Genre is a concept that helps to classify movies based on their characteristics. They usually include conventions that are similar for all pictures of a certain genre. It becomes useful for people who decide on what type of film they would like to watch. However, genre does not specifically define movies, as they can strongly differ in the boundaries of the same group. It often includes subgenres that narrow down their characteristics. For instance, the gangster film genre does not include any subcategories, yet it is a subgenre of the criminal drama (Goodykoontz & Jacobs, 2014, Ch.4.2, para. 11). This paper unveils the gangster film genre taking the Scarface movie as an example to show the elements that define this classification.
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The original version of Scarface released in 1932 pictures a story of Antonio “Tony” Camonte and his path to becoming the most powerful criminal leader in the city of Chicago. The film’s main character is based on the figure of the real criminal leader Al Capone, who used to run most of the alcohol business during the Prohibition times in the 1920s. An immigrant Tony Camonte works as a helper of Johnny Lovo who is a local mafia leader. Soon Camonte wishes to gain more power. He disobeys the restriction of not interfering with the group of O’Hara, which controls the northern part of the city, and kills their leader. Later, he goes further and murders his boss, becoming the head criminal leader in Chicago. However, the police are looking for reasons to arrest him and finally get this chance after Camone’s sister accuses him of murdering her husband. The final scene of the movie pictures Tony hiding in a house surrounded by police forces and eventually dying as a result of a shooting.
There are several conventions that describe the gangster film genre. It is the plot based on a criminal story that usually includes a powerful family, and the setting of the early XX century or later. It is a common belief that gangster movies are those that show stories set in the 1920s or 1930s in the United States, yet this conception is not accurate since many modern films fall under the category of this genre.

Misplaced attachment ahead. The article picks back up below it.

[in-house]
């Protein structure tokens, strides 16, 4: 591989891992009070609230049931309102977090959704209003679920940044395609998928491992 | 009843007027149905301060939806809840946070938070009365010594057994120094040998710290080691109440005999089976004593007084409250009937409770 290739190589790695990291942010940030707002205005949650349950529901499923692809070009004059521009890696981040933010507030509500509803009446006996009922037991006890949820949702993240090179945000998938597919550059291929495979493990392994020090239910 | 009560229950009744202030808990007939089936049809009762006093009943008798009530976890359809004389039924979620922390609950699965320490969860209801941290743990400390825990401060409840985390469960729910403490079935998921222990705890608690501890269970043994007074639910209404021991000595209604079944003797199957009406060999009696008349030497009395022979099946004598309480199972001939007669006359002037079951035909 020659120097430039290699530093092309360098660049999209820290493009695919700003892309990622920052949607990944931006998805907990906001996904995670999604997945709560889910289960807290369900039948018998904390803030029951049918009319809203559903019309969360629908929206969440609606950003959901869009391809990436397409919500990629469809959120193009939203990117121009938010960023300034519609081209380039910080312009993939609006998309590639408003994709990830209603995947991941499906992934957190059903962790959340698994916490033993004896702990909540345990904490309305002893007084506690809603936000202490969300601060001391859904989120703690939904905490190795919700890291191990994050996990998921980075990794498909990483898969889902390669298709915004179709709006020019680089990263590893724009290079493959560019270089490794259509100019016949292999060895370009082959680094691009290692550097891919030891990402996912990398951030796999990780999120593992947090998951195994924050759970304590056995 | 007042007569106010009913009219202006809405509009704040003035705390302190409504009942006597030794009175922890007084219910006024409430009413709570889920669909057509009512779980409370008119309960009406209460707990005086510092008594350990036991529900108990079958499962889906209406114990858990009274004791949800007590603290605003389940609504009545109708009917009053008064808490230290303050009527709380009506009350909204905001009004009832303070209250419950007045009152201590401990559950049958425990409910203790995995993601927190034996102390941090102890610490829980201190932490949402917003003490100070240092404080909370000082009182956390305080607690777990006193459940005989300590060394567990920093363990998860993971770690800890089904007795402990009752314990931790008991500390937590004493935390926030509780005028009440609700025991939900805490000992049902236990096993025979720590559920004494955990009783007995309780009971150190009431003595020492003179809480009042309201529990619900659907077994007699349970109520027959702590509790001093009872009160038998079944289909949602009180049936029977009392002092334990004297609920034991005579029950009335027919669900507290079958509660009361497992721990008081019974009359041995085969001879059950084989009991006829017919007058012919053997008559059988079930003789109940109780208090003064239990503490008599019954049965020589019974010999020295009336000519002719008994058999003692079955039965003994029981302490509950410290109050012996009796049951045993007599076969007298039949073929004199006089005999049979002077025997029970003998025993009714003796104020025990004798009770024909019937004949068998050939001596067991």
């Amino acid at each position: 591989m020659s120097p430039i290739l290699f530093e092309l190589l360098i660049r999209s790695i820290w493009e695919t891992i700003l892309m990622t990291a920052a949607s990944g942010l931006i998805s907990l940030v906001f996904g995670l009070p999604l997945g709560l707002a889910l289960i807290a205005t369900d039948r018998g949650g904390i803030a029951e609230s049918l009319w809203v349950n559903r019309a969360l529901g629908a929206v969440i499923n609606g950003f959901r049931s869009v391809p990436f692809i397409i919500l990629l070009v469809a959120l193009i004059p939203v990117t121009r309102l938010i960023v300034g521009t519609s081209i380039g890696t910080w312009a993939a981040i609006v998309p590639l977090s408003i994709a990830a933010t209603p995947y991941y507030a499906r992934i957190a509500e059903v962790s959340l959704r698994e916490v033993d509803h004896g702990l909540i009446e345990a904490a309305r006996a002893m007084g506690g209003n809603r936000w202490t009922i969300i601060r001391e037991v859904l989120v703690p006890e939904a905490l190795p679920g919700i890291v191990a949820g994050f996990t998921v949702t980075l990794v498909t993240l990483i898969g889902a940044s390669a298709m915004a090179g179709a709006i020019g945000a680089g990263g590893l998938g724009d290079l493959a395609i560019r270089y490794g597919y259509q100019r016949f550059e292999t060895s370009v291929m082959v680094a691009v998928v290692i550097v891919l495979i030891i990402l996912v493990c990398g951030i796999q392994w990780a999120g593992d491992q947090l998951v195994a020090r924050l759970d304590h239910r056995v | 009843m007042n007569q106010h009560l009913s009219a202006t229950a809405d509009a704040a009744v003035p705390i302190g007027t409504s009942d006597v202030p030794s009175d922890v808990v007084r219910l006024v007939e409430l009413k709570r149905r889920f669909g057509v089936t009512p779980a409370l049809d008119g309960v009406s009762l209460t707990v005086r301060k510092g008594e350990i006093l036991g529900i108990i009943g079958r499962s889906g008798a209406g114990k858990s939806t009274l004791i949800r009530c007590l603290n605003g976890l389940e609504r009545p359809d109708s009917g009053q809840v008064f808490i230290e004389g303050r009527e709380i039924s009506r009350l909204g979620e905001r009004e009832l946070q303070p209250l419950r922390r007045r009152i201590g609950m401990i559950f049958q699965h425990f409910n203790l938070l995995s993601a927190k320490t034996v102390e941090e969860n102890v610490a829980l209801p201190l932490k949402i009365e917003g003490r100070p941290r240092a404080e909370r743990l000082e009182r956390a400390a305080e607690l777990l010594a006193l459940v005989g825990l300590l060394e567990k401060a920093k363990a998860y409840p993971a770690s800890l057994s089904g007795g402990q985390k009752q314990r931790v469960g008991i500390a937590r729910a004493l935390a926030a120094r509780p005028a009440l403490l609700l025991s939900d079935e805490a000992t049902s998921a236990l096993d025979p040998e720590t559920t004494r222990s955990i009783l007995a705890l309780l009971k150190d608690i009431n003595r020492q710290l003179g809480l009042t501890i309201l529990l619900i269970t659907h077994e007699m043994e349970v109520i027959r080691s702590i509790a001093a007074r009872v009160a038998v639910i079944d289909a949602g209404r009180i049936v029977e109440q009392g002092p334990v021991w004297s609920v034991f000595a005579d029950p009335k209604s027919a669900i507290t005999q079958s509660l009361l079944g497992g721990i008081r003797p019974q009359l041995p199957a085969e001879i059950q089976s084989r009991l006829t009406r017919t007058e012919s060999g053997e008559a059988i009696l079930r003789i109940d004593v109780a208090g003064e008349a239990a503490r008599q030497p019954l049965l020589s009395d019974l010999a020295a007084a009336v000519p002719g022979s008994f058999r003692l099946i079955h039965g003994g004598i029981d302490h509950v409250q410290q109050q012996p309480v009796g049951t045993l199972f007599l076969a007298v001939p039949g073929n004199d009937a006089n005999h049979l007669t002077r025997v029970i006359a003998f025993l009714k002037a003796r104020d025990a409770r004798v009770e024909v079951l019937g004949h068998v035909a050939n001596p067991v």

The primary convention that comes to everyone’s mind when talking about the gangster film genre is a plot building around the world of organized crime. The main conflict is between the good and the evil, yet the classic scheme does not always receive the conformant response from the audience. There are various cases where viewers regarded criminal characters as protagonists. The theme of power, which is the primary idea of the film, intersects with the concept of the American dream. People living in the USA have always supported the concept of the self-made man. Unfortunately, the 1920s became the time when citizens started to believe that all the good things in life could be achieved only by breaking the law. This period became the golden age of the classic gangster film genre that has Scarface as one of its highlights (Shadoian, 2003, p. 29).
A common misconception about the gangster film genre’s setting proves to be accurate here. This is a classic story set in the 1920s to reflect the events that took place during that time. The film unveils the whole criminal structure behind the networks of speakeasies that were popular during the Prohibition. Costumes, music, replicas, and other elements describe the era that took place after the Volstead Act had come in force (Buscombe, 2012, p. 29). The setting in Scarface reveals the fight for controlling the business of Chicago in a manner common to that time, making the story classical.